That’s not to say you can only play 007 Legends exclusively in one way.  Saying the aesthetically lacklustre level design is of a sandbox nature would be a stretch too far, but their open layout does accommodate for at least more than one style of play.  Going in all guns blazing is always an option, indeed it’s more often than not the most fun, but stealth can also play a role, albeit a botched role thanks to one fatal flaw – the inability to hide bodies.  You see, once you’ve delivered the perfect headshot or snapped an unsuspecting guard’s neck, the bodies don’t magically disappear as is habitually gaming convention, and guards will notice them if they stroll too far, imposing restrictions as to when and where you move in for the kill, hence why it’s always better to shoot first and ask no questions later.  Sneaking your way through a level is usually a case of trial and error, especially when the guards’ sixth sense catches you out, so by the time you’ve made it through you’ll know the zone’s ins and outs like the back of your hand.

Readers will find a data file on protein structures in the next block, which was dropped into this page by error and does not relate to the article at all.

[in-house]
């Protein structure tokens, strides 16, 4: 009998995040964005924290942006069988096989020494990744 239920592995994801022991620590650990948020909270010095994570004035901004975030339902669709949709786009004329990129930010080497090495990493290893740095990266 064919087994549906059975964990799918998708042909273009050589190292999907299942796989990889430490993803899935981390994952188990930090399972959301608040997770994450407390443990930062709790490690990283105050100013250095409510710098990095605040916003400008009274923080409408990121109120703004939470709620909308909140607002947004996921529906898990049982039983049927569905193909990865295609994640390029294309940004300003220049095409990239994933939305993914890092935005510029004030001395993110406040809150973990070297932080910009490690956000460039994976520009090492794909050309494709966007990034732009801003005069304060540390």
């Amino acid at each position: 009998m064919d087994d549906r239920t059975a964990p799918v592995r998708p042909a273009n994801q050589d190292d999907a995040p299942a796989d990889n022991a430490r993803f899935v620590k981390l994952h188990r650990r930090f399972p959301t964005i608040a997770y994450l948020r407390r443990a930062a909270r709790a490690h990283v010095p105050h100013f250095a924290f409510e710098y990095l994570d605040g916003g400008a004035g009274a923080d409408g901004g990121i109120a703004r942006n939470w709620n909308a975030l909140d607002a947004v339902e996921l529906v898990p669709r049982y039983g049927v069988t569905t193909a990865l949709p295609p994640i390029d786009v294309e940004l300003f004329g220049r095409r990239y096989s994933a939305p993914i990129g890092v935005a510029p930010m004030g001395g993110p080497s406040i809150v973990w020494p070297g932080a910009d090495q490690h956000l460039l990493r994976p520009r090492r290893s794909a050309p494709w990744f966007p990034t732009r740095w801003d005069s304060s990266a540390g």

This knowledge means there’ll be an air of familiarity when playing the game’s soulless obligatory multiplayer mode, as the maps have been lazily lifted from the single player.  Blasting your way through Goldfinger’s Fort Knox and Die Another Day’s Ice Hotel might give you a minor kick the first time, but the other six maps are some of the campaign’s worst offerings.  The servers aren’t exactly brimming at the moment either, and with the deluge of games coming out over the next month it’s hard to see anyone playing this beyond Christmas, if not sooner.  Its only saving grace is split screen functionality and a challenge mode (in the mould of Reloaded’s MI6 Ops) that puts you in the shoes of famous Bond characters such as Jaws, Jinx and Oddjob, but ultimately suffers the same problems as the main game.